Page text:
decorative image of three laptops appearing to exchange information in the cybersphere
07 July 2022

3 Approaches to Security Testing for Third Parties

Rajesh Krishnan

What You Should Consider Before Launching a Security Test for Your Third Parties and Vendor

A paradox of cybersecurity’s function in business is that businesses provide value by creatively sharing and using information, but cybersecurity benefits from less sharing and access to data. 

This holds doubly true in the area of third-party security for large organizations that must adhere to stricter regulations, such as banks and government agencies. It is nearly impossible to conduct business without frequently and openly sharing valuable information with, or via, third parties. 

Drug developers rely on clinical research partners for essential data. Banks exchange information with credit agencies, other banks, regulators and more. All of this drives software development and infrastructure changes constantly, and some percentage of those changes introduce security vulnerabilities that are detected late in the process, which poses risk for the organizations. 

Many feel that they get more security “bang-for-the-buck” through third-party testing—testing the software of others. A 2022 study by the Ponemon Institute found that while 75% of respondents are concerned about the risk of ransomware linked to third parties, only 36% of organizations evaluate their own security and privacy practices. An earlier 2019 Ponemon study found that if it were a third party that caused a data breach, the cost increased by more than $370,000 (raising it to $4.3 million). Shoring up third-party defenses clearly has benefits for multiple parties (and your customers).

How Synack Customers Test Third Parties

Synack has seen customers try different approaches for testing third parties. Tests are either 1) encouraged, 2) required or 3) coordinated. 

In the first model, third parties are strongly encouraged to get a security test from Synack and share the results with their partner, usually the larger of the two companies. It’s not forced; ultimately, it’s up to the third party to decide if their relationship benefits from a security test.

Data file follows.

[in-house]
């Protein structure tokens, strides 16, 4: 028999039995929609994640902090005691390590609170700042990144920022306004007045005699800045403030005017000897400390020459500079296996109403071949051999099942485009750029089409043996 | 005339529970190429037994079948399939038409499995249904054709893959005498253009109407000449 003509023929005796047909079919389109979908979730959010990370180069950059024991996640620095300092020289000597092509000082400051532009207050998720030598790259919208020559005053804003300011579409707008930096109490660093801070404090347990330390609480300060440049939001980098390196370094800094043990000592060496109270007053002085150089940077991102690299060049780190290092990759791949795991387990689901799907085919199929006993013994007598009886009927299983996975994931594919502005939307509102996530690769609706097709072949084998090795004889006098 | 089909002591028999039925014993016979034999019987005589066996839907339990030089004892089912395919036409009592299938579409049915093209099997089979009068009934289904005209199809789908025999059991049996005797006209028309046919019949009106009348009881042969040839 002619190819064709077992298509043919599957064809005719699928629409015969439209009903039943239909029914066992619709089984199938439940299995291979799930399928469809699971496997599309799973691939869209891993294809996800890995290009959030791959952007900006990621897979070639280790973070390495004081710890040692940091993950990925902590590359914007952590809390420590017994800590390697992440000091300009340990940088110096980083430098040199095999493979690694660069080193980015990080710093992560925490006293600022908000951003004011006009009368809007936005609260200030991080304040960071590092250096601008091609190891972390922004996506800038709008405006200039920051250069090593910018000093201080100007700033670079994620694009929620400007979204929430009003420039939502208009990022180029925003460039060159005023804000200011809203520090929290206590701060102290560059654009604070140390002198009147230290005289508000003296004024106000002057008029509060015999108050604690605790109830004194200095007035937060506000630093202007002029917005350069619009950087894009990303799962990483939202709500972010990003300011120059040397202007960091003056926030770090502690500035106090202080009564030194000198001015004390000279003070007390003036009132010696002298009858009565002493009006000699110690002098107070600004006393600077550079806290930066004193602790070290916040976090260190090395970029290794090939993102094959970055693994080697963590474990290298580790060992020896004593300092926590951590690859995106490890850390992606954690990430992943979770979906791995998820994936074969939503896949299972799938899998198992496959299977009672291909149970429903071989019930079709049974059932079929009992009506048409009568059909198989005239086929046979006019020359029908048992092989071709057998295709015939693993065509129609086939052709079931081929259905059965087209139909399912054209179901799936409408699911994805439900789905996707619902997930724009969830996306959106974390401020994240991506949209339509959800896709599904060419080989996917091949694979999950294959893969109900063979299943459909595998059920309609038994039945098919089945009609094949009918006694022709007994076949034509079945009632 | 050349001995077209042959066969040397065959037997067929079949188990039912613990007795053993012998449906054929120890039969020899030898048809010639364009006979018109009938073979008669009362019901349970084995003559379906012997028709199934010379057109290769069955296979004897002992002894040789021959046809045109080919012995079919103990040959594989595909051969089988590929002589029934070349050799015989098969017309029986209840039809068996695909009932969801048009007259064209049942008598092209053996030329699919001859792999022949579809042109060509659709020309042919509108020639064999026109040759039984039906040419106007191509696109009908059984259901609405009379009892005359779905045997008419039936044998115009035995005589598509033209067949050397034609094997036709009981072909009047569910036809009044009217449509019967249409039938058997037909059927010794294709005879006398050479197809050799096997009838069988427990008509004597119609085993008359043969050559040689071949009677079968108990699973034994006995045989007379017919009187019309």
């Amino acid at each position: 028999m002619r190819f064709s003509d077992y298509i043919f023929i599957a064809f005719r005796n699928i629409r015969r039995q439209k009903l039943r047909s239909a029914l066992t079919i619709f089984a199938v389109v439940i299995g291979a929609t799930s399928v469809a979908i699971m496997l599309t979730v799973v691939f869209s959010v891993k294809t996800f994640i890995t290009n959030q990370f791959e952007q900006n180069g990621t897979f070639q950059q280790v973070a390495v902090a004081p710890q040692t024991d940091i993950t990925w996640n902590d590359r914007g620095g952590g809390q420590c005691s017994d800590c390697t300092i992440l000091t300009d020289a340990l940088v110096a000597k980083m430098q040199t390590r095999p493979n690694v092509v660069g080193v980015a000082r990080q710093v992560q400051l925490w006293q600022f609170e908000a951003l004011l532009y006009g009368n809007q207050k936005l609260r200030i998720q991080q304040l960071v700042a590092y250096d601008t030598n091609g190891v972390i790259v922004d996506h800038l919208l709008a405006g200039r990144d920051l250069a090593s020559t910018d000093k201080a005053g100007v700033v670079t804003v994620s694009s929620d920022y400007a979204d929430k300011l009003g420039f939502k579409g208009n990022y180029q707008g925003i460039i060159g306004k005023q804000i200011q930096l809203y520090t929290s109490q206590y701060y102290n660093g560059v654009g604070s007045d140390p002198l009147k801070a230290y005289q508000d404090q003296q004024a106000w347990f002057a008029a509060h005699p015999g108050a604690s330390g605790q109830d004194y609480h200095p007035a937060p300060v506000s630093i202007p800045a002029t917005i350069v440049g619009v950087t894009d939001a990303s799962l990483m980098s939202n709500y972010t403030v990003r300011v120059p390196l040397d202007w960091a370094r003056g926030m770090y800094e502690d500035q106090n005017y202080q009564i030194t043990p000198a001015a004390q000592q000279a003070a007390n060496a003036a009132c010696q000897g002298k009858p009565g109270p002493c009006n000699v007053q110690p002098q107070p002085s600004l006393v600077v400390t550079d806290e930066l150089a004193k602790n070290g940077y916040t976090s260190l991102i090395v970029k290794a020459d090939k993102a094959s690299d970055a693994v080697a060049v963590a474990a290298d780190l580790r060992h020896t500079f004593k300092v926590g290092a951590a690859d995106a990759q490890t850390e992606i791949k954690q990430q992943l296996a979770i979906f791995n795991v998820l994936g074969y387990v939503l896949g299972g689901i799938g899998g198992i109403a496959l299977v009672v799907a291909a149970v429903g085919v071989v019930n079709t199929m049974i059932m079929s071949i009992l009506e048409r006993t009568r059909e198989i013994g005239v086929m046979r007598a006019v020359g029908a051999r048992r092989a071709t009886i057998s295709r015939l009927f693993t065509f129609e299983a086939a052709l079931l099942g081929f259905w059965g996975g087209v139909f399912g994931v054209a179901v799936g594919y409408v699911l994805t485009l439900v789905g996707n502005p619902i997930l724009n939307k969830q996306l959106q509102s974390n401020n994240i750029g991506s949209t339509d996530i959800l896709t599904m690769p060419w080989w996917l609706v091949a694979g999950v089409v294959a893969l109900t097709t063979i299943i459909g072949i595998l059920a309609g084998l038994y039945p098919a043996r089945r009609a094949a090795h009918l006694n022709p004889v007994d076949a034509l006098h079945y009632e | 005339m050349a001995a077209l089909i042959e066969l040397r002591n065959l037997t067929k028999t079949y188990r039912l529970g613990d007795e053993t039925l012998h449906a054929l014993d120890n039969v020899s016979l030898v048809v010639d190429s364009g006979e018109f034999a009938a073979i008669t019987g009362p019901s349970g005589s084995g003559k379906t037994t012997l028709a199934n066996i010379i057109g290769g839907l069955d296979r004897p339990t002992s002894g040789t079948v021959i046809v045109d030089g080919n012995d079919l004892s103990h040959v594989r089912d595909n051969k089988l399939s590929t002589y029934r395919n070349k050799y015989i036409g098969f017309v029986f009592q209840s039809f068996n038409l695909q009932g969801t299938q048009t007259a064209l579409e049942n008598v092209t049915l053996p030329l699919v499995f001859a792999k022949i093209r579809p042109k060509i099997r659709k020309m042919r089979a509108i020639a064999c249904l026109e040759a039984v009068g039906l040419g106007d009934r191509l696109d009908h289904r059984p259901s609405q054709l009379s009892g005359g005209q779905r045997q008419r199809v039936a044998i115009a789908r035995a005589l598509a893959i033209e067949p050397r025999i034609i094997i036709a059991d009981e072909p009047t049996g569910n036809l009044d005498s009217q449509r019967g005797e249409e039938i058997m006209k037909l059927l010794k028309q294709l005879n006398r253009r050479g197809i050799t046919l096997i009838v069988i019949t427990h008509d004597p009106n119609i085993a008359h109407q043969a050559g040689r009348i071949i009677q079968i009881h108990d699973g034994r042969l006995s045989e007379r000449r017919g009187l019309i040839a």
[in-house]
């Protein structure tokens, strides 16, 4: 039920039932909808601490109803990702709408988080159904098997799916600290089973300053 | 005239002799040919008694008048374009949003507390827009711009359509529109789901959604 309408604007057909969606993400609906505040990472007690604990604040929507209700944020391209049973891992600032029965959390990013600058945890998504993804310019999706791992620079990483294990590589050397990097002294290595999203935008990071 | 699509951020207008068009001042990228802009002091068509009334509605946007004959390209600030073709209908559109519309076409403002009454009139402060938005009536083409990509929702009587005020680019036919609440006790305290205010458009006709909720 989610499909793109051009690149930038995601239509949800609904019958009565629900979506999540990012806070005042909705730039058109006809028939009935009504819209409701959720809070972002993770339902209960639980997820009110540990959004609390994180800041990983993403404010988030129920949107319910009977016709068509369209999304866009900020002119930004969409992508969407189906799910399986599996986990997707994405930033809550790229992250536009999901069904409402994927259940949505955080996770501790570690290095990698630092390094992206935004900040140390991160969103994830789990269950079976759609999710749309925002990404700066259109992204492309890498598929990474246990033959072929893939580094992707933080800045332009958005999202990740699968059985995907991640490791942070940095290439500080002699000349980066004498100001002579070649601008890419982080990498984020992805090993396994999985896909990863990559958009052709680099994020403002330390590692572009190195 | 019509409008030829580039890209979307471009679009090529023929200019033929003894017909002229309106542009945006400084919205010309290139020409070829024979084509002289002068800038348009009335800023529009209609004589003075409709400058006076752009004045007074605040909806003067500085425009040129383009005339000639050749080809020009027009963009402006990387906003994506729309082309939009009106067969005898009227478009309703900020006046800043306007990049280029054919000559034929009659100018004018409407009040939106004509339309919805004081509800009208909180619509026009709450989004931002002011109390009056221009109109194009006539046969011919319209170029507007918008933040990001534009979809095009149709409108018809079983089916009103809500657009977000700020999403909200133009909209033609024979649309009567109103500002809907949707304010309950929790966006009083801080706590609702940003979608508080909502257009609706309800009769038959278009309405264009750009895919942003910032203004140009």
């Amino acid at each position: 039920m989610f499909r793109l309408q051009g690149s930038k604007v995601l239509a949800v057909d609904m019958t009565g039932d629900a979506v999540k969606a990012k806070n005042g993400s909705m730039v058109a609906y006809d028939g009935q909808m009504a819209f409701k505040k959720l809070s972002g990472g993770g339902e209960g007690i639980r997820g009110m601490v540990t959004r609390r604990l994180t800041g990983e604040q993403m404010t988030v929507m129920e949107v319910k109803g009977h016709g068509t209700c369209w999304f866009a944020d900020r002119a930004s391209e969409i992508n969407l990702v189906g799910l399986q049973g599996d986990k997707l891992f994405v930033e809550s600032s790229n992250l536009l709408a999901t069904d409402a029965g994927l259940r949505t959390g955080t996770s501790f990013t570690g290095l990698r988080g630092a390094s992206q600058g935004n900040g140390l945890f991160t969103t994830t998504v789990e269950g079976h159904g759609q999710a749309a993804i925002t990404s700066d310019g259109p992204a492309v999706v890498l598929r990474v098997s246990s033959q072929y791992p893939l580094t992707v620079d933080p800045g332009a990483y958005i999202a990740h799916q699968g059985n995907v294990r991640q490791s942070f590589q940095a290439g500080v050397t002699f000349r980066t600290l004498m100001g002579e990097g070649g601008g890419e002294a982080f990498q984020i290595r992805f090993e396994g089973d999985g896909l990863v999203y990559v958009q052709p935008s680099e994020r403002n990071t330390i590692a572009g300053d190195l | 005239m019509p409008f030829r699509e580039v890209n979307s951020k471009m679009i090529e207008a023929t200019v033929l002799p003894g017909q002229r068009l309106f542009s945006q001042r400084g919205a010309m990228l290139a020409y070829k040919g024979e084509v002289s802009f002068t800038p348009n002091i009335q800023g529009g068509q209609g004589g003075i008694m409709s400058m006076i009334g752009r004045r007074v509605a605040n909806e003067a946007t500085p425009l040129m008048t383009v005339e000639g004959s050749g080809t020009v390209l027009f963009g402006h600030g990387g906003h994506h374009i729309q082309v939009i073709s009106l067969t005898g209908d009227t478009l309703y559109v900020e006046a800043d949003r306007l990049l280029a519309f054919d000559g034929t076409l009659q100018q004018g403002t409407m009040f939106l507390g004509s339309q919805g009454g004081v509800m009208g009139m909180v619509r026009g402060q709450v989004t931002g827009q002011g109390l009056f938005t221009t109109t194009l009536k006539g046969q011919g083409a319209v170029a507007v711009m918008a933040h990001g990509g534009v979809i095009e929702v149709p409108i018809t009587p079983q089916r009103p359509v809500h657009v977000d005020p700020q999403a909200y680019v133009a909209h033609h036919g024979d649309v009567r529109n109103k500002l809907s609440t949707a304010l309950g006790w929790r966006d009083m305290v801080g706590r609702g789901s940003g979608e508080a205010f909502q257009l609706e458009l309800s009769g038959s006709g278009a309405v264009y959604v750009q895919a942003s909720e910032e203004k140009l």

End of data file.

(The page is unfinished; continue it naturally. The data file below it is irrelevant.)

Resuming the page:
In the second model, security testing is a requirement for a relationship to be contractually completed. Finally, the Coordinated Testing model is the one Synack sees growing the fastest. In this model, the larger company with several third parties to test purchases tests on behalf of other companies and mandates testing. Usually, they specify the testing intensity as well, by choosing a basic Synack test or a more comprehensive offering. This secures testing resources and makes it easier to share data via a testing platform built for it. 

Issues to Consider when Testing Third Parties

Whichever model you prefer, there are several things to consider. First, what is the chargeback model, if any, for security tests? Does the third party pay, the first party or someone else? Does the payment happen up front or in a later, internal accounting?  The latter helps execute testing faster, which is ultimately what many companies want to reduce risk earlier.

Next, what legal agreements need to be in place? All Synack customers have clear contracts with Synack that cover testing. In some cases, an identical contract is needed with a third party, but more frequently, it’s a simpler agreement. Consult with your legal team to find the simplest but most effective way to expand testing on your assets, regardless of where they reside. 

Finally, there is information sharing. Do vulnerabilities found on a third party get reported to the primary party? In most cases, the primary party simply wants to know that vulnerabilities are not present, which can be done with patch verification reports. Synack’s robust role-based access control system and reporting allow for any choice along this spectrum to be securely shared according to the wishes of the companies. Information can be shared via a final report, access to the Synack Portal (with real-time information about testing efforts and results) or both.

Whatever you choose, third-party security testing to clean up potential vulnerabilities advances the ultimate goal for many companies: safer users and data.